Enterprise application integration software maker SeeBeyond Technology Corp. today announced disappointing preliminary results for its second quarter, ended June 30.
The company, based in Monrovia, Calif., expects to report second quarter revenues in the range of $32 to $34 million, down from the prior quarters $40.4 million in revenues.
Earnings per share are expected to be a loss in the range of 8 cents to 10 cents. Pro forma net earnings per share are expected to be a loss in the range of 5 cents to 6 cents per share.
Wall Street expected SeeBeyond to turn in operating earnings of a penny a share, according to Thomas First Call.
Jim Demetriades, founder, president and CEO of SeeBeyond, said in a press release that while he remains confident in SeeBeyonds technology and market position, the challenging market conditions continue to affect the enterprise software sector.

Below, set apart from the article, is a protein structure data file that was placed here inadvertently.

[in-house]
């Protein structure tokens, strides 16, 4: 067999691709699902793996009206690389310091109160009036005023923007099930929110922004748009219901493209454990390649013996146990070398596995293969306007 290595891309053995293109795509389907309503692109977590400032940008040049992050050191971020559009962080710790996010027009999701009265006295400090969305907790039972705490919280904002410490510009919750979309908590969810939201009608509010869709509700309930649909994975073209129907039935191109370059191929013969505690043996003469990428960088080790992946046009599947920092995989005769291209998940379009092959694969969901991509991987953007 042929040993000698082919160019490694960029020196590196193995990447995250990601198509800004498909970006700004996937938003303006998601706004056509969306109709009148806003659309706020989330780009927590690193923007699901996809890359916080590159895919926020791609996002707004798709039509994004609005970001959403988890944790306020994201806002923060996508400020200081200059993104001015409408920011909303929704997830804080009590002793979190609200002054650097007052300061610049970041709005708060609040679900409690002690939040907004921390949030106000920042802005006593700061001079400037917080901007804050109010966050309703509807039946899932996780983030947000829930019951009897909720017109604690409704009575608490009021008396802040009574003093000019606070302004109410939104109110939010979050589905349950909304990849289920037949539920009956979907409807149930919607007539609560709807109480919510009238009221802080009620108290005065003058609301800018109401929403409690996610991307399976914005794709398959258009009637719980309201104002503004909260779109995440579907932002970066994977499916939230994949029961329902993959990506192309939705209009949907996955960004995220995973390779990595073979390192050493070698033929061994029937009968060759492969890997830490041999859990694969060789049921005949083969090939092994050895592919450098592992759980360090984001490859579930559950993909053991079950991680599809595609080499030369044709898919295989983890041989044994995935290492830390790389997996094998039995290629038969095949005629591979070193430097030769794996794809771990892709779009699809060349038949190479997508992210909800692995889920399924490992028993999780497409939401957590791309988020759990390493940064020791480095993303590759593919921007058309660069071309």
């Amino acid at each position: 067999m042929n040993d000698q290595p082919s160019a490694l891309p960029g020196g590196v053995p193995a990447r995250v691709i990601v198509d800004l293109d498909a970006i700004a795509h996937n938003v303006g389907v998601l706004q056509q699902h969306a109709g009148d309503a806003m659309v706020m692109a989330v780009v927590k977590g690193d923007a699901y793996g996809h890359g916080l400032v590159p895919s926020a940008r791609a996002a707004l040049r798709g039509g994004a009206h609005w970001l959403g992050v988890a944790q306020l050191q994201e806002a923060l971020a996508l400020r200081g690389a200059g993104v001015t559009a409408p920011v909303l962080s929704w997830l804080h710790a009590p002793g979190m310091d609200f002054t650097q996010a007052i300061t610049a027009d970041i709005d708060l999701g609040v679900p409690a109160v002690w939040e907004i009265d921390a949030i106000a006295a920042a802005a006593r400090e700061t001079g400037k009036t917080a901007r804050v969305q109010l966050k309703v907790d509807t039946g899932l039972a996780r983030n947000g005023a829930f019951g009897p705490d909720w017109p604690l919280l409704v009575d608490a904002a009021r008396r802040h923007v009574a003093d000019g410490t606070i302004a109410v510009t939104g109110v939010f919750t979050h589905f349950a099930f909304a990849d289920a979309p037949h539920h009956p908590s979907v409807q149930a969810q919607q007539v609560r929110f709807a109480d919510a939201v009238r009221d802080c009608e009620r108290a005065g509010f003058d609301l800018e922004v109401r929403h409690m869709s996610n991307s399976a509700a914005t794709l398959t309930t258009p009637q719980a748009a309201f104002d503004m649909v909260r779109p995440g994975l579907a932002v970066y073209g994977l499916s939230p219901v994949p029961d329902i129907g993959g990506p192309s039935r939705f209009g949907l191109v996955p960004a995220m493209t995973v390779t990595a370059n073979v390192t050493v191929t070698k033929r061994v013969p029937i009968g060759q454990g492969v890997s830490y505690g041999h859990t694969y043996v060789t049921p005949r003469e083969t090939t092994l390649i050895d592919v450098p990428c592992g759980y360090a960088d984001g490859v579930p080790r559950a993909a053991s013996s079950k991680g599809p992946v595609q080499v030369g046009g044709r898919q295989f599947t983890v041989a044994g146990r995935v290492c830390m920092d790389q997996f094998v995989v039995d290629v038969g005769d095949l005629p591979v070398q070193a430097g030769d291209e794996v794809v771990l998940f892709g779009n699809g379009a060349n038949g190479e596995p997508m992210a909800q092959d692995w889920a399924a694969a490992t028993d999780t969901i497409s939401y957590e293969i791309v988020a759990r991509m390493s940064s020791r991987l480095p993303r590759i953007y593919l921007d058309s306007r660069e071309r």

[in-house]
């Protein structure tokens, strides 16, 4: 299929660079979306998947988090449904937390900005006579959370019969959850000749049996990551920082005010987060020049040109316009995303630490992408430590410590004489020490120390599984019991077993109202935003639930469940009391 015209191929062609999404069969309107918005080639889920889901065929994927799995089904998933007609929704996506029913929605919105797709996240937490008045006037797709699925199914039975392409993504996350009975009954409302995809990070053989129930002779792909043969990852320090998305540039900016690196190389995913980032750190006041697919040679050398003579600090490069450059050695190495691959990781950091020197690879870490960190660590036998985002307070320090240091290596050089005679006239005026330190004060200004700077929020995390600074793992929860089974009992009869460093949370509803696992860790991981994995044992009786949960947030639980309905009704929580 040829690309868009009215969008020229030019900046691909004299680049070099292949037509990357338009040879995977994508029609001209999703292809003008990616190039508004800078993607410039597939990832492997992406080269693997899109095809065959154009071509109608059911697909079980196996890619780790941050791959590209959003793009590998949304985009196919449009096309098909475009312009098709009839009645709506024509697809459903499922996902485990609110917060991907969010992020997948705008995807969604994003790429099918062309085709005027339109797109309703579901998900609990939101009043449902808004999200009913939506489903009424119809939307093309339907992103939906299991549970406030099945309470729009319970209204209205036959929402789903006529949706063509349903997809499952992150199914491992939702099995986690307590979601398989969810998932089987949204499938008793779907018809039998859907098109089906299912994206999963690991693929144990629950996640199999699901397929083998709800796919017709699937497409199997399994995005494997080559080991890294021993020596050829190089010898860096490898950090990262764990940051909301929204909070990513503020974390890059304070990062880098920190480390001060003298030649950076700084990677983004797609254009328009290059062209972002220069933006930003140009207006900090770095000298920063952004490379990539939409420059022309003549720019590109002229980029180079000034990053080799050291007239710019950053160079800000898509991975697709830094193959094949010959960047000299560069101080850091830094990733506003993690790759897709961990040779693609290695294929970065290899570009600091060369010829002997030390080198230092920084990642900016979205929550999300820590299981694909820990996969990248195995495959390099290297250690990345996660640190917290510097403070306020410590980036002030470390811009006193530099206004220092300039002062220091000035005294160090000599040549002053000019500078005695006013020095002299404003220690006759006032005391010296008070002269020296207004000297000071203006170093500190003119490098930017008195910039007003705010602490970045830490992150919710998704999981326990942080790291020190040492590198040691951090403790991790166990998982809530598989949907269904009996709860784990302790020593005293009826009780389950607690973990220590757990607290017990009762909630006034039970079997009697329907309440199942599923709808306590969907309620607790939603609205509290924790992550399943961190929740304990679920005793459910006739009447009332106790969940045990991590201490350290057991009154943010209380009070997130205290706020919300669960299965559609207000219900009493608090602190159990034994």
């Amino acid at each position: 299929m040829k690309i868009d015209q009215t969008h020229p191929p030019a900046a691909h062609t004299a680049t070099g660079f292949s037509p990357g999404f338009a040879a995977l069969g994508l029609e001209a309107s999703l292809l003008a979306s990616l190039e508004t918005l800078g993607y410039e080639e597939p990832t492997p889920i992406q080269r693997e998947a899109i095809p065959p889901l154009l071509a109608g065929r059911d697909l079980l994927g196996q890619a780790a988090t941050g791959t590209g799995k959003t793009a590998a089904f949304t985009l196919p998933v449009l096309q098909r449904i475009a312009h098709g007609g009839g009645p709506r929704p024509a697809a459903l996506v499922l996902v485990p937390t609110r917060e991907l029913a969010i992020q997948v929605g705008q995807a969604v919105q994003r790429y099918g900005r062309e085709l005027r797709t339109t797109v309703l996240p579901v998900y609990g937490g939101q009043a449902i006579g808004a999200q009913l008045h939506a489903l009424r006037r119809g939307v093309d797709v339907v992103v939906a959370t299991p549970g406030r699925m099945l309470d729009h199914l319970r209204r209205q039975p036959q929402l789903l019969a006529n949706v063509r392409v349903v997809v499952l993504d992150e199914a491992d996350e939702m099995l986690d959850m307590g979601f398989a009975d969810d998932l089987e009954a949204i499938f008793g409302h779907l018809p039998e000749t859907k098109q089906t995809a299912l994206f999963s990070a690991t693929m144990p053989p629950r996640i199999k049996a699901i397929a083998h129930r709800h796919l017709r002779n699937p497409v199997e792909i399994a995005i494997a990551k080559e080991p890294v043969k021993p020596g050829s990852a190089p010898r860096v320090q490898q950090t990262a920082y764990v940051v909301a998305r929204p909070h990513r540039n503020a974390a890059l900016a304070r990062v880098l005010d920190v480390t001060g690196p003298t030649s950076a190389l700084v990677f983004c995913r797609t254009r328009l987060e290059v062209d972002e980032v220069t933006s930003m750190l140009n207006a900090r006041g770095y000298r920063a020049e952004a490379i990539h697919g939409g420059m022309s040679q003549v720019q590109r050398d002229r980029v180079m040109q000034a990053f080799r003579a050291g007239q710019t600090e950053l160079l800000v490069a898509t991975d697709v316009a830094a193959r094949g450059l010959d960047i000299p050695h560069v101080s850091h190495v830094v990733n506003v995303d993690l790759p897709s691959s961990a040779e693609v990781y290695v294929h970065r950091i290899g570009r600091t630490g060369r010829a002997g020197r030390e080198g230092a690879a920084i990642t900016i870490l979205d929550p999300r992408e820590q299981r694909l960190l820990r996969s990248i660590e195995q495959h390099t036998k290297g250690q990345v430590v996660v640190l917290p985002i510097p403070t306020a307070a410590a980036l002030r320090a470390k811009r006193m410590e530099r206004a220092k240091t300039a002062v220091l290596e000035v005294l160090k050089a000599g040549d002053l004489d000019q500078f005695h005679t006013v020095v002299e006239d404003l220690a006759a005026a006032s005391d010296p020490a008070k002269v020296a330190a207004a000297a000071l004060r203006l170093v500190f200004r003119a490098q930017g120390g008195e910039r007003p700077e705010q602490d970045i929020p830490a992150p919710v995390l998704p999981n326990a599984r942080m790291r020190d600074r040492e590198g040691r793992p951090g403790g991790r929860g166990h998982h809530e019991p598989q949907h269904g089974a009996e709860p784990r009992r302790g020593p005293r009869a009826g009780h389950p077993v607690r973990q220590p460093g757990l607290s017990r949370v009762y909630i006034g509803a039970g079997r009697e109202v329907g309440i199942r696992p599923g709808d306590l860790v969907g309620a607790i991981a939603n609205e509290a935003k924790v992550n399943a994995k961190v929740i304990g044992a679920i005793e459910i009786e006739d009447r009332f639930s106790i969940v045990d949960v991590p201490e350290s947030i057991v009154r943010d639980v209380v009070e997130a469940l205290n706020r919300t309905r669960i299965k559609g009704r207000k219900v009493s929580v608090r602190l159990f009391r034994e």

“As companies around the world continue to look for innovative ways to connect, integrate and optimize their operations, we believe the demand for eBusiness and Application Integration technology will remain vital in the foreseeable future.”
SeeBeyond is not the only EAI vendor to post poor earnings results.
Late last month Tibco Software Inc. – hit with what CEO Vivik Ranadive described as a triple whammy – posted $56 million in second quarter losses, or a loss of 27 cents per share.
Pro forma net losses for Tibcos second quarter were $2.9 million, resulting in a pro forma loss of 1 cent per share.
License revenues were also down for the Palo Alto, Calif. company. For the second quarter of 2002, Tibco booked $35,773, compared with $60,329 for the same quarter last year.
On June 4th, Tibco warned analysts that its pro forma earnings would range between zero and 2 cents a share. Preliminary revenue was projected to be in a range of $63 to $65 million, with EPS losses in the range of 18 cents and 23 cents a share.
At the same time, the company announced that Frank Bergandi, executive vice president of worldwide sales and field operations, resigned. No replacement was named at the time.
Referring to the triple whammy, Ranadive said in an analyst call that the combination of a slow U.S. economy, customers postponing spending on IT initiatives and poor execution within his own sales force hit Tibco hard.